For many months, Harvard University and the largest union on campus have been engaged in as-of-yet unresolved negotiations over a new employment contract.
The Harvard Union of Clerical and Technical Workers, which represents more than 4,600 non-faculty Harvard workers, has called for wage increases above a standard rise to match inflation. It is unfortunate that these negotiations have taken so long, which have left union members working without a contract for over two months. Clearly, the latter are eager to settle a new contract soon, as evidenced by the more than 1,000 HUCTW members and their supporters who demonstrated last Thursday. Harvard and HUCTW should cut a deal as soon as possible, ending economic uncertainty and potential negative ramifications for all parties involved.
Naturally, bargaining and compromise constitute an important part of any contract negotiation, and both Harvard and its employees should be willing to make concessions in order to settle the contract in a reasonable time. However, Harvard should take advantage of its comparatively sound financial standing and be willing to hand meaningful wage raises to its workers.
Harvard has a history of good labor policies, and this latest contract ought to be no exception. A factsheet released by HUCTW notes that from 2002 to 2009, “union members’ pay grew at about 1.5 percentage points more than price inflation each year on average,” totaling a wage increase of between 4.3 and 5.3 percent per year. In 2010 and 2011, the union agreed to accept a lower pay raise in order to help the university through difficult financial times as it struggled to recover from the hit taken to its endowment in the economic crisis.
Last week, Harvard released a statement arguing that the administration had already offered good terms to HUCTW, pointing out that Harvard already offers its employees a very strong compensation package. The statement also argued that the University is still facing financial uncertainty, citing the fact that Harvard’s endowment recently saw a 0.05 percent drop in its overall investments.
While Harvard is correct to be cautious on major spending increases at a time of enduring economic insecurity, it must also take into account the broader implications of a weak economy. An uncertain macroeconomic outlook and continuingly high unemployment rates have created a very tough labor market in the U.S. While small employers can be hit hard by thinning profit margins and are simply unable to pay their staff more or avoid layoffs in times of recession, this is plainly not true for Harvard, which boats the world’s largest university endowment to tide it through in uncertain times.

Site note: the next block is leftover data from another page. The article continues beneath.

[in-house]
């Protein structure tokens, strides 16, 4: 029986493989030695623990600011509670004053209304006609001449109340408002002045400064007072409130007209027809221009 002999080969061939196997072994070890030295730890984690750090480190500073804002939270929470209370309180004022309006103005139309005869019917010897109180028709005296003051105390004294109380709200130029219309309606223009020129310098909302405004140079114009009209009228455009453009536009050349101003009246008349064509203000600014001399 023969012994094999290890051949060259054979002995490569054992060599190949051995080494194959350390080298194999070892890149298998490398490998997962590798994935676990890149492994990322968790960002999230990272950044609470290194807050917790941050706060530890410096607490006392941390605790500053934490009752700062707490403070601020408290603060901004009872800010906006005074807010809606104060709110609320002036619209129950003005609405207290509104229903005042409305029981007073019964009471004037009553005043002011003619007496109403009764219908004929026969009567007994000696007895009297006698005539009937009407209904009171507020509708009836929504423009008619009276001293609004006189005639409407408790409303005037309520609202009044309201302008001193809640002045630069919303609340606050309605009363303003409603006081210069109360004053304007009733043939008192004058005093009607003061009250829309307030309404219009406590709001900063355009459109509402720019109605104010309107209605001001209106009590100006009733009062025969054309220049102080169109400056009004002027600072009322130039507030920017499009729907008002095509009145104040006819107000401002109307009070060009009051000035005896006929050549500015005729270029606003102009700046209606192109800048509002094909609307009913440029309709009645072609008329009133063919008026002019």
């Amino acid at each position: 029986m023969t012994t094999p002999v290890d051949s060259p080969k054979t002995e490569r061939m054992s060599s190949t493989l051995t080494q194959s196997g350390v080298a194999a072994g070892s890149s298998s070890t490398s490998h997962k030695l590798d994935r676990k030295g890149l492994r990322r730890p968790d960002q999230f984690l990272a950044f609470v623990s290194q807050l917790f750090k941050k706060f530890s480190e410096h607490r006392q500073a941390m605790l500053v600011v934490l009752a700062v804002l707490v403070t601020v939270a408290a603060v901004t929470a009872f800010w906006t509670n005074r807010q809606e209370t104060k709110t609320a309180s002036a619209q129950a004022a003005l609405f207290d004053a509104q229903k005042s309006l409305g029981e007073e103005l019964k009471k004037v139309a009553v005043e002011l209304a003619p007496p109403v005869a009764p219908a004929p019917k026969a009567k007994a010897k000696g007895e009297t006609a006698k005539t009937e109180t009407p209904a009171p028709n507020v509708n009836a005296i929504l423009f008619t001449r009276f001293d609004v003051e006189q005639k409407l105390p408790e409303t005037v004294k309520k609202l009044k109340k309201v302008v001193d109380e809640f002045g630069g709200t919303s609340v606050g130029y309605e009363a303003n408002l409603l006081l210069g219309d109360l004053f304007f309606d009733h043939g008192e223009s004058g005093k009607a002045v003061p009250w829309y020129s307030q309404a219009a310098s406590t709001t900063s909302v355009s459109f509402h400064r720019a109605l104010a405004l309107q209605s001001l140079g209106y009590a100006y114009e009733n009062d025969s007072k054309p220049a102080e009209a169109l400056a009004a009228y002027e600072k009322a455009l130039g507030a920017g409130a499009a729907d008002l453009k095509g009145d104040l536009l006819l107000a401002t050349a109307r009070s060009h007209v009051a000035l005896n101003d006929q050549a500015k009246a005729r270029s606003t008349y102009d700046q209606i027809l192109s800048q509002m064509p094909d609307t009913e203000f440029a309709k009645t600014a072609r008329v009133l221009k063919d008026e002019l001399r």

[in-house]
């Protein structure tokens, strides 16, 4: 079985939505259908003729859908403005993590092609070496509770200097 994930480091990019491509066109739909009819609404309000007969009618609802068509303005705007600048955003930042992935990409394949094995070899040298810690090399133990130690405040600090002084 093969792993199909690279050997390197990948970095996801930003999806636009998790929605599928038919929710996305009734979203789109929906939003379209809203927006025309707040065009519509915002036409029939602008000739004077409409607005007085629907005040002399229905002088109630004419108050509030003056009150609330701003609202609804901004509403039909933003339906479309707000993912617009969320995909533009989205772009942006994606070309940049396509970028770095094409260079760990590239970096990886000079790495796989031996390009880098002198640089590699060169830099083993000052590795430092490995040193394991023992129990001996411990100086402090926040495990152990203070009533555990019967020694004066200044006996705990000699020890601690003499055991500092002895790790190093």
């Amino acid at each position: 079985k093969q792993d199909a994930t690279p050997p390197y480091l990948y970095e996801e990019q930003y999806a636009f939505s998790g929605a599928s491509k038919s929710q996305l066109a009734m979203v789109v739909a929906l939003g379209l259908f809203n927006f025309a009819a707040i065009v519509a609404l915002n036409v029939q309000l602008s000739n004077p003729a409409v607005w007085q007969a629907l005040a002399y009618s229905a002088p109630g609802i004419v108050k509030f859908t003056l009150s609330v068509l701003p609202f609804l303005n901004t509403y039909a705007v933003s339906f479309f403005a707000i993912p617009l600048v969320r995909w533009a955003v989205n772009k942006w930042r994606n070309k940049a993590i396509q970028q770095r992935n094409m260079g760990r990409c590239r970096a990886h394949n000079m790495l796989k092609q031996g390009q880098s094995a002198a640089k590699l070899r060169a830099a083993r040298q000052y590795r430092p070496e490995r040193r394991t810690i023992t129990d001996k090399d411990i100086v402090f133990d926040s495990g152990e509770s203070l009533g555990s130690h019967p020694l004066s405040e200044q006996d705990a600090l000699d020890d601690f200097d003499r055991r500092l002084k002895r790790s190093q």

Harvard should consider its own fortunate position amid a sea of unemployment and falling profits, as well as the financial condition of its workers and their families, and grant at least modest wage rises to its workers above a 2 percent rate of inflation.
Harvard’s endowment currently sits at $30.7 billion, a figure that is near pre-recession highs. Last year, as workers settled for limited wage increases, the endowment grew nearly 20 percent. As a non-profit, Harvard University possesses the advantage of not having to prioritize turning huge profits every year. The University’s current financial situation suggests that it should have no problem granting at least modest wage raises to the employees who are so essential to its academic mission. Indeed, Harvard could take its lead from other universities in the area: the contract tentatively settled yesterday that governs wages and benefits for 14,000 custodians around New England—including workers at other universities in Boston and Cambridge—just granted janitors a wage increase that averages over 4 percent per year.
Harvard’s primary duty is to serve as an effective educational establishment. Yet, Harvard also has a history of considering its role in society more broadly. Our University must considering how it can act in a way that is socially responsible, looking out for members of its community, whether residents of Allston or Harvard workers. This can include striving to offer its employees better pay and benefits than its peers do.
HUCTW members are hardworking and knowledgeable employees who assist the wider Harvard community in valuable ways everyday. As students, we depend on the work of library workers, House administrators, department staff, and other HUCTW members every day. Students should be vocal in their support of these workers in their contract negotiations.
As in any negotiation, both sides will have to cut a deal in some form. There is more to a union contract than wage raises, and Harvard and HUCTW will also have to bargain about healthcare costs, which members are counted as part of the bargaining unit, and other topics. We hope that Harvard is willing to bend a little and offer decent wage rises to HUCTW—and hope that the contract is settled soon.